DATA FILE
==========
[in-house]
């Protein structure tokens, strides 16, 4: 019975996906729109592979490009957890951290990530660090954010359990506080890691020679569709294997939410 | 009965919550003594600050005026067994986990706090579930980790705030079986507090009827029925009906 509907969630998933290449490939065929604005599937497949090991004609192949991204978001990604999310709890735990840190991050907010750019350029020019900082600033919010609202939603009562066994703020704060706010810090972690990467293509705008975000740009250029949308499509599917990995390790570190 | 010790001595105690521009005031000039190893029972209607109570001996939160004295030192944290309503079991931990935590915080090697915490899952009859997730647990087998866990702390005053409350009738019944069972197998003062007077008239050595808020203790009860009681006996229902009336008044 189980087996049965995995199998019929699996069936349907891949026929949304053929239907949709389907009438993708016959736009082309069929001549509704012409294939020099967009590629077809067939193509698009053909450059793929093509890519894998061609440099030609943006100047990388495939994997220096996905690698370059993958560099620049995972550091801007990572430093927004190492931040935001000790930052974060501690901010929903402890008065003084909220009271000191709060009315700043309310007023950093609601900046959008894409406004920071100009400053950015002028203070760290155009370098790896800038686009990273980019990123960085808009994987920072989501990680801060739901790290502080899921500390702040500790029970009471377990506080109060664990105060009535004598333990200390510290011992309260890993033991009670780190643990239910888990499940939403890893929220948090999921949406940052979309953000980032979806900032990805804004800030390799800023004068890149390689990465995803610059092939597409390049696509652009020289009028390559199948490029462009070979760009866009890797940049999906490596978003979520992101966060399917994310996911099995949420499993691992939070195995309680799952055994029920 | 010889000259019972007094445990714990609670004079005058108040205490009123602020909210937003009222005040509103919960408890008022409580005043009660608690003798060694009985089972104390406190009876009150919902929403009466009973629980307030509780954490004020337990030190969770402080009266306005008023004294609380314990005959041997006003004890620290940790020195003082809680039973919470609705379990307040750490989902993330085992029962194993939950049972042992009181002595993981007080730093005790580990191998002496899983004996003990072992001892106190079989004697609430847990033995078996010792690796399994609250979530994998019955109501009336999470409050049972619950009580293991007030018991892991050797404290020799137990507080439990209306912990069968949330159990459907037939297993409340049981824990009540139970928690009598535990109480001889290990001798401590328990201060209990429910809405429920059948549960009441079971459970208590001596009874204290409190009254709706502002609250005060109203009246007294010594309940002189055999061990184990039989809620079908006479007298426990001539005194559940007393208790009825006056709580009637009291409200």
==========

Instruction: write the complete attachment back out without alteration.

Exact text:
[in-house]
């Protein structure tokens, strides 16, 4: 019975996906729109592979490009957890951290990530660090954010359990506080890691020679569709294997939410 | 009965919550003594600050005026067994986990706090579930980790705030079986507090009827029925009906 509907969630998933290449490939065929604005599937497949090991004609192949991204978001990604999310709890735990840190991050907010750019350029020019900082600033919010609202939603009562066994703020704060706010810090972690990467293509705008975000740009250029949308499509599917990995390790570190 | 010790001595105690521009005031000039190893029972209607109570001996939160004295030192944290309503079991931990935590915080090697915490899952009859997730647990087998866990702390005053409350009738019944069972197998003062007077008239050595808020203790009860009681006996229902009336008044 189980087996049965995995199998019929699996069936349907891949026929949304053929239907949709389907009438993708016959736009082309069929001549509704012409294939020099967009590629077809067939193509698009053909450059793929093509890519894998061609440099030609943006100047990388495939994997220096996905690698370059993958560099620049995972550091801007990572430093927004190492931040935001000790930052974060501690901010929903402890008065003084909220009271000191709060009315700043309310007023950093609601900046959008894409406004920071100009400053950015002028203070760290155009370098790896800038686009990273980019990123960085808009994987920072989501990680801060739901790290502080899921500390702040500790029970009471377990506080109060664990105060009535004598333990200390510290011992309260890993033991009670780190643990239910888990499940939403890893929220948090999921949406940052979309953000980032979806900032990805804004800030390799800023004068890149390689990465995803610059092939597409390049696509652009020289009028390559199948490029462009070979760009866009890797940049999906490596978003979520992101966060399917994310996911099995949420499993691992939070195995309680799952055994029920 | 010889000259019972007094445990714990609670004079005058108040205490009123602020909210937003009222005040509103919960408890008022409580005043009660608690003798060694009985089972104390406190009876009150919902929403009466009973629980307030509780954490004020337990030190969770402080009266306005008023004294609380314990005959041997006003004890620290940790020195003082809680039973919470609705379990307040750490989902993330085992029962194993939950049972042992009181002595993981007080730093005790580990191998002496899983004996003990072992001892106190079989004697609430847990033995078996010792690796399994609250979530994998019955109501009336999470409050049972619950009580293991007030018991892991050797404290020799137990507080439990209306912990069968949330159990459907037939297993409340049981824990009540139970928690009598535990109480001889290990001798401590328990201060209990429910809405429920059948549960009441079971459970208590001596009874204290409190009254709706502002609250005060109203009246007294010594309940002189055999061990184990039989809620079908006479007298426990001539005194559940007393208790009825006056709580009637009291409200």